Former West Palm Beach Mayor Lois Frankel emailed last week to wish Social Security a happy 76th birthday. I couldn’t fathom how I got on her email list, or why she sent it to me instead of the Social Security Administration. Then I read further and gleaned that she was merely venting against Allen West, whom she hopes to unseat as U.S. House District 22’s representative. In her words, “it’s time we reject the radical plans to destroy Social Security by tea party conservatives like Congressman Allen West.”
Perhaps Lois didn’t get the memo: Social Security is already being destroyed. If we don’t take steps to correct its downward spiral, its benefits won’t be available to our next generation. Further, the more time we waste discussing the issue, the more radical those corrective steps will have to be.
On March 24 of last year, The New York Times reported that Social Security will pay out more in benefits than it receives in revenue. The Congressional Budget Office didn’t expect us to reach that point until 2016. However, the date we actually reach the threshold is less important than the fact that everyone knew it was coming. Nonetheless, people like Lois continue harping, “Don’t touch Social Security.”
According to government figures, if everything remains the same, by 2035, 2.1 workers will be supporting each Social Security recipient. Scarier yet, the government got the “negative cash flow year” wrong. Who can say government pencil-pushers didn’t do the same this time?
On Page 7 of the federal report, “The Future of Social Security,” the Social Security Administration emphasized that the Social Security program is unsustainable in the long run and that “Social Security is a pay-as-you-go retirement system — the Social Security taxes paid by today’s workers and their employers are used to pay the benefits for today’s retirees and other beneficiaries.” This is in stark contrast to the commonly-held belief that what we pay into the system is “socked away” for our own future use.
Even President Obama’s Federal Reserve chairman, Ben Bernanke, recognized the unsustainability of Social Security in its present form. Speaking before the Washington Economic Club in 2006, Bernanke pointed out that the aging of America will necessitate higher taxes and decreased benefits. He concluded, “A failure on our part to prepare for demographic change will have substantial adverse effects on the economic welfare of our children and grandchildren and on the long-run productive potential of the U.S. economy.”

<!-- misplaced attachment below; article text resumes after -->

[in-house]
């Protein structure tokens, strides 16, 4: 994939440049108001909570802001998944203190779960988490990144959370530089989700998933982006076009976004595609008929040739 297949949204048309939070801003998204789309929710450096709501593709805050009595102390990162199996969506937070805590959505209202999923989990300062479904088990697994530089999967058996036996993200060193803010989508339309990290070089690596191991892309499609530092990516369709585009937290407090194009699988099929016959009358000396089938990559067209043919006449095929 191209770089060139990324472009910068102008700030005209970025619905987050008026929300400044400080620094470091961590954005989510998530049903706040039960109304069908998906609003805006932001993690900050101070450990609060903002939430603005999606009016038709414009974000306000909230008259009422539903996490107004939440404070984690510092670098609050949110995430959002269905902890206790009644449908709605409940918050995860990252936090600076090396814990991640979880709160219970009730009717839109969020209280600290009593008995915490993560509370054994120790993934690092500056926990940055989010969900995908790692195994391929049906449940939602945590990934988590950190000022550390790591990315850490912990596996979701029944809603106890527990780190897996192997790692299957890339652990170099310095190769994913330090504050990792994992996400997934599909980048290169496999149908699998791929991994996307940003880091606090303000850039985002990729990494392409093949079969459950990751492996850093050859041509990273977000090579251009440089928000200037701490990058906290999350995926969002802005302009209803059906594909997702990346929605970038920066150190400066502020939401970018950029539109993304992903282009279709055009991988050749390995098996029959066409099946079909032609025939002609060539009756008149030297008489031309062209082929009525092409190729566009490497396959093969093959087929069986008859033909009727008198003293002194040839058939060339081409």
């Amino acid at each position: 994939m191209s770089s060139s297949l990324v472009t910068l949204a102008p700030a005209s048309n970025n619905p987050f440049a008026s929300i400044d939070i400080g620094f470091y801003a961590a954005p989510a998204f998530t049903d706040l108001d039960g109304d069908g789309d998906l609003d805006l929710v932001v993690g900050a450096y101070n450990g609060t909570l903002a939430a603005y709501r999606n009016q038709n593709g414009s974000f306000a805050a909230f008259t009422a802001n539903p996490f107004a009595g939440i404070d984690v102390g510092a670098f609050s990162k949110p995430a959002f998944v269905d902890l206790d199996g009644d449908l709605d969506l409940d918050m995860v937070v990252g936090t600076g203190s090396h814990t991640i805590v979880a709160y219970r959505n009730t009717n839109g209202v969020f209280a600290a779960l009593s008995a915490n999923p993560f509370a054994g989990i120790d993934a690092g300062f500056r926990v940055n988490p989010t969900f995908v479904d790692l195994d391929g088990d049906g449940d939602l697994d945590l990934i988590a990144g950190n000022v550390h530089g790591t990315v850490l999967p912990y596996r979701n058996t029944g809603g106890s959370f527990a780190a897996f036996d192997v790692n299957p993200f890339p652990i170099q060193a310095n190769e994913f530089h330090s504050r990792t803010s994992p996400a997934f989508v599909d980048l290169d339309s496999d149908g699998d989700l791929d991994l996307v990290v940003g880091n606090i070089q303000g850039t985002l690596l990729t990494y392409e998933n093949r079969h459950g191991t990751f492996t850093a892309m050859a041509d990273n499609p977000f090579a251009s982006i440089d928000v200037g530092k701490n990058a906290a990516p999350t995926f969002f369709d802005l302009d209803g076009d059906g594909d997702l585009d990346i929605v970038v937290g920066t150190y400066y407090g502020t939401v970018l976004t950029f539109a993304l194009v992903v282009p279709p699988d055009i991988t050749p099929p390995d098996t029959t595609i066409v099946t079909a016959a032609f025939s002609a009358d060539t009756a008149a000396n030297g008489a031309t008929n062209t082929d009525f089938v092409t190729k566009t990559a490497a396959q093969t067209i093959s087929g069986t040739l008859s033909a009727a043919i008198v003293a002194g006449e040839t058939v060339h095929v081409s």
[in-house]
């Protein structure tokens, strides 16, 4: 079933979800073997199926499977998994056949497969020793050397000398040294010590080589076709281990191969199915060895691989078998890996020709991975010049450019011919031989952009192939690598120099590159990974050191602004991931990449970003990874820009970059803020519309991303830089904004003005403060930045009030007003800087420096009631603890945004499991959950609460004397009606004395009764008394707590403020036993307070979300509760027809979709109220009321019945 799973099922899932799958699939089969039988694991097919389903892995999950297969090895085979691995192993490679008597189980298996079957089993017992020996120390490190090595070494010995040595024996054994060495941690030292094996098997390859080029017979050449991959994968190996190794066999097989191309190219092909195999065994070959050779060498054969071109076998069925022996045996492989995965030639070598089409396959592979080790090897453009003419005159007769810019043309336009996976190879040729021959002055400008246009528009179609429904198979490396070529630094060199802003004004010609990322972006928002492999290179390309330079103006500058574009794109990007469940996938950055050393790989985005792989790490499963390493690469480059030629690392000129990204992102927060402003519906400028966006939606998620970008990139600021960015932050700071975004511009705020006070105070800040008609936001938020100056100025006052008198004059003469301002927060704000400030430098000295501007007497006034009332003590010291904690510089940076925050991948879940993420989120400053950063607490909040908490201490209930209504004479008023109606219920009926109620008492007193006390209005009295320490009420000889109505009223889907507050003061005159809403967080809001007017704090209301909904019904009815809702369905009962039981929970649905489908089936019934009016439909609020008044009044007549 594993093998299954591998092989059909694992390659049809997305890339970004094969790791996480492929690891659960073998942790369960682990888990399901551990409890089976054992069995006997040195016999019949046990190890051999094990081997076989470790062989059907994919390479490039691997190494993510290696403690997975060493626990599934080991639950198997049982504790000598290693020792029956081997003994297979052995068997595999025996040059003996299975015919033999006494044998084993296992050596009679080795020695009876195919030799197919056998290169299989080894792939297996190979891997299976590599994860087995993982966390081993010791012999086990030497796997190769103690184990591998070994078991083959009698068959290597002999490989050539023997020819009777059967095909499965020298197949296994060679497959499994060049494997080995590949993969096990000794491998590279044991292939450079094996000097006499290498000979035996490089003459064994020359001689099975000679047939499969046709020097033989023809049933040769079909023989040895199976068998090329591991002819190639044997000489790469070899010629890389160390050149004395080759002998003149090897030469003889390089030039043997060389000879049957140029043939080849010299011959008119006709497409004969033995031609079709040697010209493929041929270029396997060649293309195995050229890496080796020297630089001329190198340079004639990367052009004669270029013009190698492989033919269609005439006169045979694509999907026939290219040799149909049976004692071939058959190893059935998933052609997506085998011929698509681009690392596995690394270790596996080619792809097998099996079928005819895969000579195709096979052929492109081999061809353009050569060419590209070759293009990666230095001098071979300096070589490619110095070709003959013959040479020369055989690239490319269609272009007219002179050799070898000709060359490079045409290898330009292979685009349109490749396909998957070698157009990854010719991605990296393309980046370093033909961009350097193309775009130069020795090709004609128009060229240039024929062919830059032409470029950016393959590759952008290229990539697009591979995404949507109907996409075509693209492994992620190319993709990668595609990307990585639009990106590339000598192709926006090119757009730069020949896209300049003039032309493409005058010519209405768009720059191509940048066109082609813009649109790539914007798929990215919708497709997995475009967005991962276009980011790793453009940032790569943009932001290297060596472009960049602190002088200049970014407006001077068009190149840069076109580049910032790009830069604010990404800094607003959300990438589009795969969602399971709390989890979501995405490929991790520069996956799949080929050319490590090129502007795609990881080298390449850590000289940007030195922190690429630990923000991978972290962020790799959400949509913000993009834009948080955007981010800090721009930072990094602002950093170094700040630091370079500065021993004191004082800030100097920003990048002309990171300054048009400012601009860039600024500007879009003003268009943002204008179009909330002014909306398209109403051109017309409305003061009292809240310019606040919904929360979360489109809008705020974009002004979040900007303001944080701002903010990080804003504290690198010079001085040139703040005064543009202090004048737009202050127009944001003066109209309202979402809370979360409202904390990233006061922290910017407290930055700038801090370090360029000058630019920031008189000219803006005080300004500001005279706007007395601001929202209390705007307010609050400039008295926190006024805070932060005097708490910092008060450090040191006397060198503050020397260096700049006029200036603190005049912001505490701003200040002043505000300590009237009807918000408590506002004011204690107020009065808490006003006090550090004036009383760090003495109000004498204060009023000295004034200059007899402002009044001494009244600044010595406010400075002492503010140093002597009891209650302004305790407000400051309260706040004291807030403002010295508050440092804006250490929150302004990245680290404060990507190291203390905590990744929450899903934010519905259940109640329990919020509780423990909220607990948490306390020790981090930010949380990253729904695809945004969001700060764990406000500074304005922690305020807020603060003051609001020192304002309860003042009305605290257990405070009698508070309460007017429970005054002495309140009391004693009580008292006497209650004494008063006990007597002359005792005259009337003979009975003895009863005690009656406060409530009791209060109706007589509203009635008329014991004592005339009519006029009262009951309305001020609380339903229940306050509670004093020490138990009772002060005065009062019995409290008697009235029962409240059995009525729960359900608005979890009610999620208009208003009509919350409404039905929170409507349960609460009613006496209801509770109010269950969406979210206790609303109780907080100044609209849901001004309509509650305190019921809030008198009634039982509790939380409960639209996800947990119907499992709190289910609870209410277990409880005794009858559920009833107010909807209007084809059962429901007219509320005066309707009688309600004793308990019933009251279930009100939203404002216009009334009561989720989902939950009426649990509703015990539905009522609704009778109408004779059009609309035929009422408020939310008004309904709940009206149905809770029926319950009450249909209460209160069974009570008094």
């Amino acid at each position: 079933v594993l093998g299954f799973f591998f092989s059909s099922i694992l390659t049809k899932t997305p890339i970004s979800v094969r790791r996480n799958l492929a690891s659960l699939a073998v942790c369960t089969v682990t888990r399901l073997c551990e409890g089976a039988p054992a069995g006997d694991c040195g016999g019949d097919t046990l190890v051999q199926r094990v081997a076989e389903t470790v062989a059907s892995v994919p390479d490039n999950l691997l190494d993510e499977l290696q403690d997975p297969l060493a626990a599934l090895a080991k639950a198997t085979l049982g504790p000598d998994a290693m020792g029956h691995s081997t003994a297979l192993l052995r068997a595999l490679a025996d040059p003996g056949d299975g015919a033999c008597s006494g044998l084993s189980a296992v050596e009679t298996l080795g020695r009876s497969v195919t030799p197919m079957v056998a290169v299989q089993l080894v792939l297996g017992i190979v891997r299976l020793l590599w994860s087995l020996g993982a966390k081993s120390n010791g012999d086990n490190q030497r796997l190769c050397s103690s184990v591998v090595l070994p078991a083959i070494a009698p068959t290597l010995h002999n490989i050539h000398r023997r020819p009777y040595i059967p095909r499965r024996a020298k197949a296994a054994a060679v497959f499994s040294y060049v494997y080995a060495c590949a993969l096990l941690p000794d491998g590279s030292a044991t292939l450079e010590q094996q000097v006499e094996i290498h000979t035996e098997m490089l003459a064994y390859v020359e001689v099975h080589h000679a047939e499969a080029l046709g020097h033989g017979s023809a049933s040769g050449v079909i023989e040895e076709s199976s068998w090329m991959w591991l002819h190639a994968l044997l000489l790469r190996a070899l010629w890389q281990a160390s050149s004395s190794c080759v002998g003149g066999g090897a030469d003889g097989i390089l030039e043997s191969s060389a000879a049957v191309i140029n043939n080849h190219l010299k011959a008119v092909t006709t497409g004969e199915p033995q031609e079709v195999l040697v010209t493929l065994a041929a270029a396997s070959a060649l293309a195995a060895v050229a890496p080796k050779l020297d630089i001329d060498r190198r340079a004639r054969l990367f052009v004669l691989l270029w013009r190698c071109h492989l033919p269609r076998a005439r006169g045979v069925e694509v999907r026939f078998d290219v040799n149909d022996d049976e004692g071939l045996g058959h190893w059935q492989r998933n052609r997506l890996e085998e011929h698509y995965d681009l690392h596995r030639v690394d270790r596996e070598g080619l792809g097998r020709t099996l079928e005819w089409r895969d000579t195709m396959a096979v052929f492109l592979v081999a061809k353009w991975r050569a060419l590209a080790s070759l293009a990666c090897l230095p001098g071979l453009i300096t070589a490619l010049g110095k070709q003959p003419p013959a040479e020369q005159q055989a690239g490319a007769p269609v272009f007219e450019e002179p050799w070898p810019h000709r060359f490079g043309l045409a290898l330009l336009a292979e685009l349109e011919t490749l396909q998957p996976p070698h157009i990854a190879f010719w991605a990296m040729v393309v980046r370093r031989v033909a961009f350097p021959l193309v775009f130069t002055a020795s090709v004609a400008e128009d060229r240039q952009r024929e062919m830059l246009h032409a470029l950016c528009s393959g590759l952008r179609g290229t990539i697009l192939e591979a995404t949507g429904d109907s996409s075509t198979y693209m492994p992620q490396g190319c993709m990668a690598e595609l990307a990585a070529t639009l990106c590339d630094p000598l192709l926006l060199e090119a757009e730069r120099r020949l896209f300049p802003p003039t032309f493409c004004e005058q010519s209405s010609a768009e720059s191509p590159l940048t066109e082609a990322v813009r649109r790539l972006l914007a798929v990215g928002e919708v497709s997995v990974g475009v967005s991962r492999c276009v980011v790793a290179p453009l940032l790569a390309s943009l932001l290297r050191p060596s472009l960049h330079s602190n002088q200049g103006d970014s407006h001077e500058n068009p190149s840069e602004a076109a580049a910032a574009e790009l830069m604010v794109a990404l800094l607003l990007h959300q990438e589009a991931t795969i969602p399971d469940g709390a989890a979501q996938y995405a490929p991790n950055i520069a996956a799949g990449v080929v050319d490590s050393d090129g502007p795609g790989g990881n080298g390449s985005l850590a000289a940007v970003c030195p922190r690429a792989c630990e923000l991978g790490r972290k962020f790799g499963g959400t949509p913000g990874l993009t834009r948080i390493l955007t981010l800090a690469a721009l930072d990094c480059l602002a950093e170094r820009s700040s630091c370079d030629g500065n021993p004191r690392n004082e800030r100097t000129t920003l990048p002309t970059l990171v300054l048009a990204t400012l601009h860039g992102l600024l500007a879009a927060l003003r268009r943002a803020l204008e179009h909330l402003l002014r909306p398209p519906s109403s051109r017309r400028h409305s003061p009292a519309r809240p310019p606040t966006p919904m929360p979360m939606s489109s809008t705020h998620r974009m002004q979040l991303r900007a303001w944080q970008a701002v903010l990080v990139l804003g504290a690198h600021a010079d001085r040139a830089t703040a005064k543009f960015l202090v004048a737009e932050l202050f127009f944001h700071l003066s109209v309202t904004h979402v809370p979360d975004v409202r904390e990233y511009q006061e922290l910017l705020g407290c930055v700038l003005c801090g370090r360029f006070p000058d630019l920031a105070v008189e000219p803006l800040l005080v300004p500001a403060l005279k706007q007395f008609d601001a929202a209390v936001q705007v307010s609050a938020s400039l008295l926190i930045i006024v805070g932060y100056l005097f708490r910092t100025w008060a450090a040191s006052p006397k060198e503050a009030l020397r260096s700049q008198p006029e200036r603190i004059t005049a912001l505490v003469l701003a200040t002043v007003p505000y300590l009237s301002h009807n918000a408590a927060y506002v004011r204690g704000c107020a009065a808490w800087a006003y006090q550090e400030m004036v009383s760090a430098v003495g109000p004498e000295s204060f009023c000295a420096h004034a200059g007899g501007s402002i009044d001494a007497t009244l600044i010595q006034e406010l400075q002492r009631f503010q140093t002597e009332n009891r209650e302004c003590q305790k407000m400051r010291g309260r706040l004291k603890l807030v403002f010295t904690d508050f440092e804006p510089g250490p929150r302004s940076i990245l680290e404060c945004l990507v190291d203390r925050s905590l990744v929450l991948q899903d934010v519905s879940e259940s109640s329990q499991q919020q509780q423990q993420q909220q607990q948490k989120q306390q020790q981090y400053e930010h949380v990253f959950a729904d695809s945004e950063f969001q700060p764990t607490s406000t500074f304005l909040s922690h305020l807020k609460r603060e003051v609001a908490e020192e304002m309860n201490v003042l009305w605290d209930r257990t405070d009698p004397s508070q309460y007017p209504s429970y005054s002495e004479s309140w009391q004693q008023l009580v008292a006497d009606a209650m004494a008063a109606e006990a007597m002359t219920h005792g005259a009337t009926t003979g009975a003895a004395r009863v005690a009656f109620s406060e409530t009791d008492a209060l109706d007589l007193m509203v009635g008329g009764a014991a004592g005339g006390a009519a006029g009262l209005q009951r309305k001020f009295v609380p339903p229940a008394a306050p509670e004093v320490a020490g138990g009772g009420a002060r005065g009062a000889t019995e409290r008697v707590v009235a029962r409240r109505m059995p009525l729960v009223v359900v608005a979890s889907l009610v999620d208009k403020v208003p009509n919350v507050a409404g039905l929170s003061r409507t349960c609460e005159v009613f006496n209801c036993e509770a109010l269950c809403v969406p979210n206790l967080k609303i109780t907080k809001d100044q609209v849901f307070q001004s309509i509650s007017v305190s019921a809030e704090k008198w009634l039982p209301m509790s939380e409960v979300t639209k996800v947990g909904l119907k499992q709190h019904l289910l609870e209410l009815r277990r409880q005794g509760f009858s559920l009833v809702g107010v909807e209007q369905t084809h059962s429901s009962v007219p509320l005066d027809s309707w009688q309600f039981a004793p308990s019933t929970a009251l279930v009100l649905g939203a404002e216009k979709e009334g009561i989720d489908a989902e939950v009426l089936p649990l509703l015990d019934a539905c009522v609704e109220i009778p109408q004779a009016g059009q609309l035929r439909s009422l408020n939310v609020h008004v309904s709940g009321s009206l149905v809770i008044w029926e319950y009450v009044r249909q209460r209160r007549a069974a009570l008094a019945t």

What about privatization? On October 8, 2003, the CATO Institute published its findings on the subject in a report titled, The Better Deal: Estimating Rates of Return under a System of Individual Accounts.” It concluded, “Clearly, investment in private capital assets provides a higher rate of return than can be earned through the current PAYGO Social Security system.” Recognizing this, George W. Bush wanted to make Social Security privatization the hallmark of his administration.
Columnist George Will ignored the crisis aspect, but emphasized the personal freedom that privatization offered. In a Washington Post, column, he opined that privatization would create true personal wealth for each worker — wealth that can be both managed and passed from one generation to the next.
Observing the government do nothing on this issue is like watching a runaway train race toward a pedestrian standing in the middle of the tracks. He can jump one way or the other, but if he doesn’t do something, he’s going to get nailed. Ten years from now, will Lois Frankel be singing “Happy Birthday” to Social Security, or will she be whispering, “Rest in peace”?
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